People with intellectual disabilities have a greater need for support and constitute a particularly vulnerable group that has traditionally experienced situations of exclusion. Despite this, the situation of this group has not been a priority subject of study nor have there been specific developments in social policy to respond to their needs, which translates into at least three important consequences.
First, the lack of interest in knowing in depth the reality of those with an intellectual disability (ID) that require more intense support has led to a lack of consensus in the scientific and organizational sphere when it comes to Define what characterizes this group. This affects both the identification and quantification of this population group and the generation of knowledge about good practices in the provision of support to it.

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Secondly, and despite the fact that Article 31 of the Convention on the Rights of Persons with Disabilities, hereinafter the CRPD (UN, 2006), urges States Parties to collect adequate information to support the development of policies to ensure that The rights of people with disabilities are not violated, there are numerous studies and reports that point out the need for better epidemiological studies on ID in general, and people with greater support needs in particular. Spain, as we will point out in this report, is no exception in this regard.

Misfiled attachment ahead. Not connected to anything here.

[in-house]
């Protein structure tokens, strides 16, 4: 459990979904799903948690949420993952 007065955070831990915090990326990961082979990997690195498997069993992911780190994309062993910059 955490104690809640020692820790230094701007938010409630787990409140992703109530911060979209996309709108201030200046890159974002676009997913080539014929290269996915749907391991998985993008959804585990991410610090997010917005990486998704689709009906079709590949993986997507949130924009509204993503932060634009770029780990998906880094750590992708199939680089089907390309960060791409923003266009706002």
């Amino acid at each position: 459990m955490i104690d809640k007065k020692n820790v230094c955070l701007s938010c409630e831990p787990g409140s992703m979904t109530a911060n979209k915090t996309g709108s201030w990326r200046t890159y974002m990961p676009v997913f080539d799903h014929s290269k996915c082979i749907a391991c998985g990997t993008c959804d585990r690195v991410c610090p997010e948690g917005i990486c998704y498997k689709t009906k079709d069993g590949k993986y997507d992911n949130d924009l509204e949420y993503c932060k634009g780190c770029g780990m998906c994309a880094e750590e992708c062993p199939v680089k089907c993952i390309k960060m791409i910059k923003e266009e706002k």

Thirdly, although Spanish legislation on education, employment or health, frequently addresses the needs of IDPs in an effort to adapt existing legislation to the rights set out in the CRPD (UN 2006) In force in the Spanish legal system since 2008, sometimes leaves the door open to the provision of services and supports outside the ordinary context for those whose limitations are greater, through the use of concepts such as ‘reasonable accommodation’.

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The main objectives of this study are:
1. Examine and synthesize existing data in Spain on people with greater intellectual and developmental support and disability needs, as well as on the resources available to them.
2. Detect the needs of this group and the degree of compliance with them in the light of the CRPD (UN, 2006).
3. To propose clear and knowledge-based guidelines to ensure the well-being and fulfillment of the rights of people with intellectual or developmental disabilities and great needs for support.


Investigadores Principales Miguel Ángel Verdugo y Patricia Navas Instituto Universitario de Integración en la Comunidad. INICO. Universidad de Salamanca Colaboradores: Sergio Martínez y Fabián Sainz


In recent years, Barcelona has become a first-class tourist center, in the fashionable city for tourists and visitors and this mass of business have probably become the main source of income of the city.
There has been an exponential growth of the tourist facilities of all type and nature, from the most extreme luxury to the rooms of rent, tourist apartments or hostels.